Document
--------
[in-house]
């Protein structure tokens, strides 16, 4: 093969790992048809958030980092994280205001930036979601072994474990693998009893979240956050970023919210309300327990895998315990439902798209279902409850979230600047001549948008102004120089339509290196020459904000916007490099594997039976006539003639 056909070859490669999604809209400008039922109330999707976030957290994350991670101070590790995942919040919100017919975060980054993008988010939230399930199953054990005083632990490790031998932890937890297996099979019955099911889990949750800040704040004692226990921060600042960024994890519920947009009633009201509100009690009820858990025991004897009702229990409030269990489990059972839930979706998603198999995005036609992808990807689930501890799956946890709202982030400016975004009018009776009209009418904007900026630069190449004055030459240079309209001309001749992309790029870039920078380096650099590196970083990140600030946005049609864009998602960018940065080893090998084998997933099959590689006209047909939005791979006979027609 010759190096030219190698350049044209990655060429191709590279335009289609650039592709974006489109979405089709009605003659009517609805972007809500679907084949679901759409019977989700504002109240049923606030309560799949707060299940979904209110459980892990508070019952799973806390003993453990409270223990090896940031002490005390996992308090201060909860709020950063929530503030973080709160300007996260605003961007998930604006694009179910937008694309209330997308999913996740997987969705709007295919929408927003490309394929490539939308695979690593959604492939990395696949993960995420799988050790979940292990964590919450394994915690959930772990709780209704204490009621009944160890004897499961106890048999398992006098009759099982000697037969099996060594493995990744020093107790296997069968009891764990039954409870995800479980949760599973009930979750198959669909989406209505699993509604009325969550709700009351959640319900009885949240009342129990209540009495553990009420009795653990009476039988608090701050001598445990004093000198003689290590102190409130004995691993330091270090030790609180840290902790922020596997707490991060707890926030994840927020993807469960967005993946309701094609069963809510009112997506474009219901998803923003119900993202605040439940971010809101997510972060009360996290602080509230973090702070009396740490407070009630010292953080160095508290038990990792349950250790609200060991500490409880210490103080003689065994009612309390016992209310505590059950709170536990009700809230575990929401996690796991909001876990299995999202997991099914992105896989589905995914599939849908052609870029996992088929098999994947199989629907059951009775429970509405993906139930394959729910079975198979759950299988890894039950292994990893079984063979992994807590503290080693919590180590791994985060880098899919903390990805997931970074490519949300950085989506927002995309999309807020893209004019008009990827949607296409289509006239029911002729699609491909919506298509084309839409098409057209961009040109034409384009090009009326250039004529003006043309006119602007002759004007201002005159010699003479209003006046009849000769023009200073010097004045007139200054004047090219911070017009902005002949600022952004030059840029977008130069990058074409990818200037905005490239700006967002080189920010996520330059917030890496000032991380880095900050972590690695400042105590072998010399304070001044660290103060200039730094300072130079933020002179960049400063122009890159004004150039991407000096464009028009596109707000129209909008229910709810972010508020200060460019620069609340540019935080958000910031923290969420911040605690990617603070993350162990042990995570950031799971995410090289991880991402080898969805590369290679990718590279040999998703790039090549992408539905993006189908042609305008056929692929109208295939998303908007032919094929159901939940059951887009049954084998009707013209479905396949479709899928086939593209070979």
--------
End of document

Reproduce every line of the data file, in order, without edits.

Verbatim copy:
[in-house]
């Protein structure tokens, strides 16, 4: 093969790992048809958030980092994280205001930036979601072994474990693998009893979240956050970023919210309300327990895998315990439902798209279902409850979230600047001549948008102004120089339509290196020459904000916007490099594997039976006539003639 056909070859490669999604809209400008039922109330999707976030957290994350991670101070590790995942919040919100017919975060980054993008988010939230399930199953054990005083632990490790031998932890937890297996099979019955099911889990949750800040704040004692226990921060600042960024994890519920947009009633009201509100009690009820858990025991004897009702229990409030269990489990059972839930979706998603198999995005036609992808990807689930501890799956946890709202982030400016975004009018009776009209009418904007900026630069190449004055030459240079309209001309001749992309790029870039920078380096650099590196970083990140600030946005049609864009998602960018940065080893090998084998997933099959590689006209047909939005791979006979027609 010759190096030219190698350049044209990655060429191709590279335009289609650039592709974006489109979405089709009605003659009517609805972007809500679907084949679901759409019977989700504002109240049923606030309560799949707060299940979904209110459980892990508070019952799973806390003993453990409270223990090896940031002490005390996992308090201060909860709020950063929530503030973080709160300007996260605003961007998930604006694009179910937008694309209330997308999913996740997987969705709007295919929408927003490309394929490539939308695979690593959604492939990395696949993960995420799988050790979940292990964590919450394994915690959930772990709780209704204490009621009944160890004897499961106890048999398992006098009759099982000697037969099996060594493995990744020093107790296997069968009891764990039954409870995800479980949760599973009930979750198959669909989406209505699993509604009325969550709700009351959640319900009885949240009342129990209540009495553990009420009795653990009476039988608090701050001598445990004093000198003689290590102190409130004995691993330091270090030790609180840290902790922020596997707490991060707890926030994840927020993807469960967005993946309701094609069963809510009112997506474009219901998803923003119900993202605040439940971010809101997510972060009360996290602080509230973090702070009396740490407070009630010292953080160095508290038990990792349950250790609200060991500490409880210490103080003689065994009612309390016992209310505590059950709170536990009700809230575990929401996690796991909001876990299995999202997991099914992105896989589905995914599939849908052609870029996992088929098999994947199989629907059951009775429970509405993906139930394959729910079975198979759950299988890894039950292994990893079984063979992994807590503290080693919590180590791994985060880098899919903390990805997931970074490519949300950085989506927002995309999309807020893209004019008009990827949607296409289509006239029911002729699609491909919506298509084309839409098409057209961009040109034409384009090009009326250039004529003006043309006119602007002759004007201002005159010699003479209003006046009849000769023009200073010097004045007139200054004047090219911070017009902005002949600022952004030059840029977008130069990058074409990818200037905005490239700006967002080189920010996520330059917030890496000032991380880095900050972590690695400042105590072998010399304070001044660290103060200039730094300072130079933020002179960049400063122009890159004004150039991407000096464009028009596109707000129209909008229910709810972010508020200060460019620069609340540019935080958000910031923290969420911040605690990617603070993350162990042990995570950031799971995410090289991880991402080898969805590369290679990718590279040999998703790039090549992408539905993006189908042609305008056929692929109208295939998303908007032919094929159901939940059951887009049954084998009707013209479905396949479709899928086939593209070979």